As the last few weeks in Korea come up, naturally things are a crush of things-to-do: final editing on Japanese film, which found its title finally – The Narcissus Flowers of Katsura-shima. Running 74 minutes, very simple and direct. The product of a quick 2 and a half day shoot, that couldn’t have been done without the help of Moe Tomoeda, a young Japanese woman who acted as my translator and help in simple but necessary ways. It will screen in a kind of private showing in Tokyo on Saturday, March 3. I hope it is finished by then but I suspect some little things will still need to be done. I’m quite happy with it – after a fashion the first film done (aside from a 30 minute short) since I moved to Korea. I’d begun to wonder if the creative batteries were shot, but I think this says “no.”
This film was really a pleasure to make, though I will have to see on this coming Saturday if I am way off the mark or managed to slip into something Japanese. I’ll report back after the screening and let you know what I get as feedback.
[Tokyo Update, March 4th.]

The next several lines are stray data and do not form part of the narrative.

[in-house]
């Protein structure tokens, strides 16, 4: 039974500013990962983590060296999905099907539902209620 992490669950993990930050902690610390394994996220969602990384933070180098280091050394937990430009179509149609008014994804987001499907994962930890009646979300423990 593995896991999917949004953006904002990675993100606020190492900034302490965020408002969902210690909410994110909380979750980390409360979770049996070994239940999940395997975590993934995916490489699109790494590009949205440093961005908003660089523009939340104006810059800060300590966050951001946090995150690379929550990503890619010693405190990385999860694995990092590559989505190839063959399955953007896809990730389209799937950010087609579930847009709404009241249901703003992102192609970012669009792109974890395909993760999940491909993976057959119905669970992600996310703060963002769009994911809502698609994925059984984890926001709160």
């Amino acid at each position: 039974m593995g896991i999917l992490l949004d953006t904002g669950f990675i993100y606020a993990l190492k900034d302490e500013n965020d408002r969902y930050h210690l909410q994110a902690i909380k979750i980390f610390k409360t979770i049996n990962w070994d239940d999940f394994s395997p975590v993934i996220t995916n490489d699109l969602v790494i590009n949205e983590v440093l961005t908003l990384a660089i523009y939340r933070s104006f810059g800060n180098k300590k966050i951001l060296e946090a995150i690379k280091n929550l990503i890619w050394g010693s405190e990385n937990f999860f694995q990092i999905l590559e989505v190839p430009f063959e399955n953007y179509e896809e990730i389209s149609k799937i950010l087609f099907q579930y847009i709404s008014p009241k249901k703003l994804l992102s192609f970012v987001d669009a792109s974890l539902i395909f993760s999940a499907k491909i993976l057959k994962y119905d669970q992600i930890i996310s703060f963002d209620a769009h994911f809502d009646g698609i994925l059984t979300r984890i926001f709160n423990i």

Last night had the first screening (also for me) of The Narcissus Flowers of Katsura-shima, to a 100% Japanese audience. This was after the screening and talk for 90+ minutes of my workshop students’ pieces, done since December. I was very pleased with what they did, really some very nice work. Then my piece screened. Aside from some marginal technical glitches, likely seen only by myself, and a few name titles with the wrong people, on that level it all went fine. As I screened an unsubtitled version, so as not to have the distraction for an audience which didn’t need them, I couldn’t really see the film myself as while I knew more or less what was said, I couldn’t really follow the talking – of which there is a lot. So I looked a bit at the audience members to see if I could glean anything there – bored? falling asleep? twitchy? After the lights went up, I tried to extract as much information as I could – usually difficult with Asian audiences – and bluntly asked if it was boring, if my use of some Japanese poetry seemed pretentious, or other things I imagined might be problematic. I didn’t get any confirmation of that. What I was able to get was that they were over-saturated with things about the earthquake and tsunami of March 11, 2011, and that in a way this film didn’t “fit in” to their expectations. Instead of being rough and brutal and ugly, as apparently most the films made on the matter so far have been (exception is my friend Toshi Fujiwara’s No Man’s Zone, recently shown at the Berlinale Forum), this one is rather elegant. I’d call it elegaic. And this one let’s ordinary people speak on their own terms, at length. My impression was that this almost confused the audience, and in a way they “liked” it inwardly but felt conflicted, as if they shouldn’t be liking something that didn’t slip into their preconceptions of what earthquake/tsunami films should be like.